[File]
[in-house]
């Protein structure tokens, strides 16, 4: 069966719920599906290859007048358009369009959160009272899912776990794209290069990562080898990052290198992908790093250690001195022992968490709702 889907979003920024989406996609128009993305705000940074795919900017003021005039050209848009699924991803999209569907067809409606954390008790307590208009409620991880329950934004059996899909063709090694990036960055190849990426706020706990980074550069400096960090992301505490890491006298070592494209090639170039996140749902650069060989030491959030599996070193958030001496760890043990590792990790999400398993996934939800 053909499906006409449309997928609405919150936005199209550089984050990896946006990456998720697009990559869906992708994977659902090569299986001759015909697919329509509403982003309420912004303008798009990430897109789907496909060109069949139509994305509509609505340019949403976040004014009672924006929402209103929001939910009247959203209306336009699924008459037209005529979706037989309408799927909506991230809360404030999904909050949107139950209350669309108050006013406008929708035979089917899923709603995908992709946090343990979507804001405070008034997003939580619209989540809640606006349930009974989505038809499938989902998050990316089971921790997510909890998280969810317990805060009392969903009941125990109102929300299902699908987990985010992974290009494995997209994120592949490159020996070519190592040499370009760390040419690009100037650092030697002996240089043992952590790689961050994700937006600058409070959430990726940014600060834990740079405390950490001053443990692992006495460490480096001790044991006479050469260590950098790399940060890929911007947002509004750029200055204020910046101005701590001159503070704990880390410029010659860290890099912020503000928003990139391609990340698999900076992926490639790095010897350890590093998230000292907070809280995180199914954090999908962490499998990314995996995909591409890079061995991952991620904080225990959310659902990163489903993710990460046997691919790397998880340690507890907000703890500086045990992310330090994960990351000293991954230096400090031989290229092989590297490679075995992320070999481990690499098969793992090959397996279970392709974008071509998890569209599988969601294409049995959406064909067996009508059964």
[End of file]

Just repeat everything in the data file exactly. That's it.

[in-house]
């Protein structure tokens, strides 16, 4: 069966719920599906290859007048358009369009959160009272899912776990794209290069990562080898990052290198992908790093250690001195022992968490709702 889907979003920024989406996609128009993305705000940074795919900017003021005039050209848009699924991803999209569907067809409606954390008790307590208009409620991880329950934004059996899909063709090694990036960055190849990426706020706990980074550069400096960090992301505490890491006298070592494209090639170039996140749902650069060989030491959030599996070193958030001496760890043990590792990790999400398993996934939800 053909499906006409449309997928609405919150936005199209550089984050990896946006990456998720697009990559869906992708994977659902090569299986001759015909697919329509509403982003309420912004303008798009990430897109789907496909060109069949139509994305509509609505340019949403976040004014009672924006929402209103929001939910009247959203209306336009699924008459037209005529979706037989309408799927909506991230809360404030999904909050949107139950209350669309108050006013406008929708035979089917899923709603995908992709946090343990979507804001405070008034997003939580619209989540809640606006349930009974989505038809499938989902998050990316089971921790997510909890998280969810317990805060009392969903009941125990109102929300299902699908987990985010992974290009494995997209994120592949490159020996070519190592040499370009760390040419690009100037650092030697002996240089043992952590790689961050994700937006600058409070959430990726940014600060834990740079405390950490001053443990692992006495460490480096001790044991006479050469260590950098790399940060890929911007947002509004750029200055204020910046101005701590001159503070704990880390410029010659860290890099912020503000928003990139391609990340698999900076992926490639790095010897350890590093998230000292907070809280995180199914954090999908962490499998990314995996995909591409890079061995991952991620904080225990959310659902990163489903993710990460046997691919790397998880340690507890907000703890500086045990992310330090994960990351000293991954230096400090031989290229092989590297490679075995992320070999481990690499098969793992090959397996279970392709974008071509998890569209599988969601294409049995959406064909067996009508059964």